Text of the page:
Prof. Dr. T. Mills Kelly

Basler Kolloquium zur Didaktik der Geschichte und Politik 2014 (Demantowsky/Ziegler)

 

Freitag, den 27. Juni 2014, 18 Uhr c.t.

Orangerie Sandgrube (Riehenstrasse 154), Basel

kelly
Prof. Dr. T. Mills Kelly
George Mason University, Fairfax, USA

Homepage (externer Link)

 

 

 

Blogging for the Historian: Building a Scholarly Career in Social Media

Given the growing importance of social media to scholarly discourse, how should historians take full advantage of the affordances of blogging technology to build a career, at least in part, through these media? What is the historian’s voice in the more relaxed context of the blog? What should the focus of a scholarly historical blog be and how should that focus expand up on the interests of the historian to reach a wider audience than is typically available through conventional academic publications?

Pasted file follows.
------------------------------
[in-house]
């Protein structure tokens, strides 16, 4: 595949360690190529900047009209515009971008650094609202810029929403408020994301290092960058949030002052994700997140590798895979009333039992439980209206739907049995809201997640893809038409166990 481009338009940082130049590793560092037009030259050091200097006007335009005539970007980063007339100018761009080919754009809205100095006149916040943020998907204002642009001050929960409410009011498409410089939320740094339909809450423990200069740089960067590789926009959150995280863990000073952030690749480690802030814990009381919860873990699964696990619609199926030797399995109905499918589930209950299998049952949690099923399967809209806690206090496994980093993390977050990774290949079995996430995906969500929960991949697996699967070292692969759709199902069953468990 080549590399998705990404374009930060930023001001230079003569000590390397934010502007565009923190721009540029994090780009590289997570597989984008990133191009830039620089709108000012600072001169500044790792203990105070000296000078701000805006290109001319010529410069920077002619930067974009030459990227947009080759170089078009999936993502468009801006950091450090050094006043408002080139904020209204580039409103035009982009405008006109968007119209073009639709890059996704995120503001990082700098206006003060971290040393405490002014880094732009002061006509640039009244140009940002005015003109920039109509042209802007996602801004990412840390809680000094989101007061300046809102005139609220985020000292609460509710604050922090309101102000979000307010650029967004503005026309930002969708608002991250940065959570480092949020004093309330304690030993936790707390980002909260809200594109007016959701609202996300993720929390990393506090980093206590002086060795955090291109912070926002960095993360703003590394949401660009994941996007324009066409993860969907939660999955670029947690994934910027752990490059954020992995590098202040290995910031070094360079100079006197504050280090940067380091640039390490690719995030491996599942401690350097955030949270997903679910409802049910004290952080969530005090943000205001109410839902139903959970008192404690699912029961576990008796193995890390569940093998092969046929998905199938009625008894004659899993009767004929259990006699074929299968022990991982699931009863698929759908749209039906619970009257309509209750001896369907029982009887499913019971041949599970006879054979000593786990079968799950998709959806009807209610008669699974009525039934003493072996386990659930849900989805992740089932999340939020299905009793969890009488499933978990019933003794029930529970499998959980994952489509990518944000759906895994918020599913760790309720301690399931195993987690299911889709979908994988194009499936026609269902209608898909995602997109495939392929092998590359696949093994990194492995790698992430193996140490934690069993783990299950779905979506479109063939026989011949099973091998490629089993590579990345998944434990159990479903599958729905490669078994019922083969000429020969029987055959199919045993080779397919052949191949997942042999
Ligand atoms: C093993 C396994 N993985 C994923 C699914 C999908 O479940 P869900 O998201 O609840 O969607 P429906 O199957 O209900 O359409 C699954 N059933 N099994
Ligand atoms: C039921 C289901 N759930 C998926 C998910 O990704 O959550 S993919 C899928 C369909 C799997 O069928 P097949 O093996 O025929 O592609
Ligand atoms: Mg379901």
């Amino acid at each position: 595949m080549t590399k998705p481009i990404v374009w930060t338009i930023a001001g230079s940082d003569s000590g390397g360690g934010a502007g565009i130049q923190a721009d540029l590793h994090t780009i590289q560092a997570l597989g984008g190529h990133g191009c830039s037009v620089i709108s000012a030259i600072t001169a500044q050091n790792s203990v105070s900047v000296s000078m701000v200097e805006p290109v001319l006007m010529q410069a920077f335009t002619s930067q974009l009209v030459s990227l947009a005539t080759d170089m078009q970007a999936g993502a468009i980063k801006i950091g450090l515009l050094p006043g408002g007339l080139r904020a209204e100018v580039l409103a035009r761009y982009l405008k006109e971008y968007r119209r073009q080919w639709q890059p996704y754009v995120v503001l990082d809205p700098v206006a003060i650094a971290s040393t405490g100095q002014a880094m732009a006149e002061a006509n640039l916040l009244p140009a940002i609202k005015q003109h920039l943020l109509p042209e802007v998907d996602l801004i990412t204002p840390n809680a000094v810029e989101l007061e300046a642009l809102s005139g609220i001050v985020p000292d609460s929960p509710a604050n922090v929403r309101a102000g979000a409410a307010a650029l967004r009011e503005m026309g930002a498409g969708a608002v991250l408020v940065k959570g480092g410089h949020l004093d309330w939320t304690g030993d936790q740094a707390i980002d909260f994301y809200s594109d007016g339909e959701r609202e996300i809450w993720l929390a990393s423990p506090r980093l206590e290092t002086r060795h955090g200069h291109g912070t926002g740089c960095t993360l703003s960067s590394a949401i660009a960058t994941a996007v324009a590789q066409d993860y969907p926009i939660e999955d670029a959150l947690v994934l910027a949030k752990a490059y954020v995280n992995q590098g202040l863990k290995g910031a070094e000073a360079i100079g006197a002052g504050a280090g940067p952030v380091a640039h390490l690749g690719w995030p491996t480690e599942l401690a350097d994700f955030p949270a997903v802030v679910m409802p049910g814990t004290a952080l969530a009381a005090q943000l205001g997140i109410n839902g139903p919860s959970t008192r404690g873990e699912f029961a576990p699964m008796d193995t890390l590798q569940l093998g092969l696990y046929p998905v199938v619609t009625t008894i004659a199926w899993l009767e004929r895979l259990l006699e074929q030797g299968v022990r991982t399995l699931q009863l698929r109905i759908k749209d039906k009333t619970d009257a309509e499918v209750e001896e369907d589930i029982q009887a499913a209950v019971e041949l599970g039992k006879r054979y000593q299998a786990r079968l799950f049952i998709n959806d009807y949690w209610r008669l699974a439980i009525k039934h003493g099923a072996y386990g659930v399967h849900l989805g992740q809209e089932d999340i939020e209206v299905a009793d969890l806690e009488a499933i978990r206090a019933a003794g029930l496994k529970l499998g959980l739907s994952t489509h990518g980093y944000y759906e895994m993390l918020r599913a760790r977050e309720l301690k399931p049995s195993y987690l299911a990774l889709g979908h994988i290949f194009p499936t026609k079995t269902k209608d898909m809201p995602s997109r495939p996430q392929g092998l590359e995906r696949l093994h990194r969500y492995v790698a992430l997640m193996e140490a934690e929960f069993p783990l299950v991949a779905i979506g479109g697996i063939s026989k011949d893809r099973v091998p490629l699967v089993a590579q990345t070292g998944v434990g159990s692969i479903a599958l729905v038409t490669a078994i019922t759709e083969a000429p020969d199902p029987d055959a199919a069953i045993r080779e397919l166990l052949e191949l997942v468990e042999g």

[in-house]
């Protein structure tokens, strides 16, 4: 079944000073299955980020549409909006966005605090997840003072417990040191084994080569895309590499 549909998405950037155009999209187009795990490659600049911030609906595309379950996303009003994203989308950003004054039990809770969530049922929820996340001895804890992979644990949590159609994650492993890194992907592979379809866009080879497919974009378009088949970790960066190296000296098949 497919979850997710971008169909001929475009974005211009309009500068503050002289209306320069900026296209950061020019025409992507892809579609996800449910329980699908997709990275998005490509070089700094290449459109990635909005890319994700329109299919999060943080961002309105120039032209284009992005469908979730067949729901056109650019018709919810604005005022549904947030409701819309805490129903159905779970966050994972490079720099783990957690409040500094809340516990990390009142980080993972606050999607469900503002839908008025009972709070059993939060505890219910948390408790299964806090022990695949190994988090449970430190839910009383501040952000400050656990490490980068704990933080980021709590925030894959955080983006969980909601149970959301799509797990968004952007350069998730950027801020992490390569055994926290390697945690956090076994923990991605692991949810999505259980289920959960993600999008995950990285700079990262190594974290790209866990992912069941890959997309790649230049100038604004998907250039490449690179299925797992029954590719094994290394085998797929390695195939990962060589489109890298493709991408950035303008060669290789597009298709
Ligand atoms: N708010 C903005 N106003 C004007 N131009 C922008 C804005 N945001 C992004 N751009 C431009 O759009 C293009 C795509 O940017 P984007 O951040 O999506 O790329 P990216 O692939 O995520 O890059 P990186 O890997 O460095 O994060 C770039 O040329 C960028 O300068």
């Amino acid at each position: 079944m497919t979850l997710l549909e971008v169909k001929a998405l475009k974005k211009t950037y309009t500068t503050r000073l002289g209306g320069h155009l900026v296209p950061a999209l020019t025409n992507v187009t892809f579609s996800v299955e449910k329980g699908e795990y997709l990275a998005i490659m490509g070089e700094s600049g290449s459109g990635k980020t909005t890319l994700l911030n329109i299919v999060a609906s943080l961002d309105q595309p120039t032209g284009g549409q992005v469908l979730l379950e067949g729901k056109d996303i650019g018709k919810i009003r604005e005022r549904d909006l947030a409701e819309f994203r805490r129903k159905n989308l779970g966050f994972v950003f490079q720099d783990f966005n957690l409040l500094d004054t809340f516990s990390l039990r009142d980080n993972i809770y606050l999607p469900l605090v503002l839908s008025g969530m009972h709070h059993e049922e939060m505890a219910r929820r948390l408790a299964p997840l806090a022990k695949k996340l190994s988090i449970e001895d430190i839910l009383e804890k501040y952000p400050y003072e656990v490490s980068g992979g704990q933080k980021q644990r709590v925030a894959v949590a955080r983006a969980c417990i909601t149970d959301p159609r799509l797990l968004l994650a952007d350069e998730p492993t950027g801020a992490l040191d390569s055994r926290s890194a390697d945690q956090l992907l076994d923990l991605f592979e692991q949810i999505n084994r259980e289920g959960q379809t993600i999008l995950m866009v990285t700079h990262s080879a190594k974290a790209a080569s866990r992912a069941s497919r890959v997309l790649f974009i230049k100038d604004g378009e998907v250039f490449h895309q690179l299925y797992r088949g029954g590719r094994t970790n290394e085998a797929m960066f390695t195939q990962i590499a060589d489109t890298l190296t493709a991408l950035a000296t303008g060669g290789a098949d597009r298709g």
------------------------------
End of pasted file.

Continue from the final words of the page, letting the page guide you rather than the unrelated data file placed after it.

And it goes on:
Über T. Mills Kelly

Kelly received university, state, and national awards for his work on historical pedagogy including a Pew National Fellowship from the Carnegie Foundation for the Advancement of Teaching (1999), the State Council on Higher Education in Virginia’s Outstanding Faculty Award (2005), and George Mason University’s Teaching Excellence Award (2005).

He is a trustee of the Romanian-American Foundation and from 1998-2002 he was Chair of the Board of Directors of the Civic Education Project, an international non-governmental organization working to promote democracy in post-Communist Eastern Europe and the states of the former Soviet Union. Kelly is an honorary associate of the Centre for Media History at Macquarie University (Australia) and a guest blogger for hist.net (Switzerland).

Kelly is Professor for European History: Historical pedagogy, digital humanities, human trafficking, modern East Central Europe. He is is a specialist in the scholarship of teaching and learning in history. His most recent book, Teaching History in the Digital Age was published by the University of Michigan Press in 2013, also author of more than a dozen articles on the intersection of historical pedagogy and digital humanities.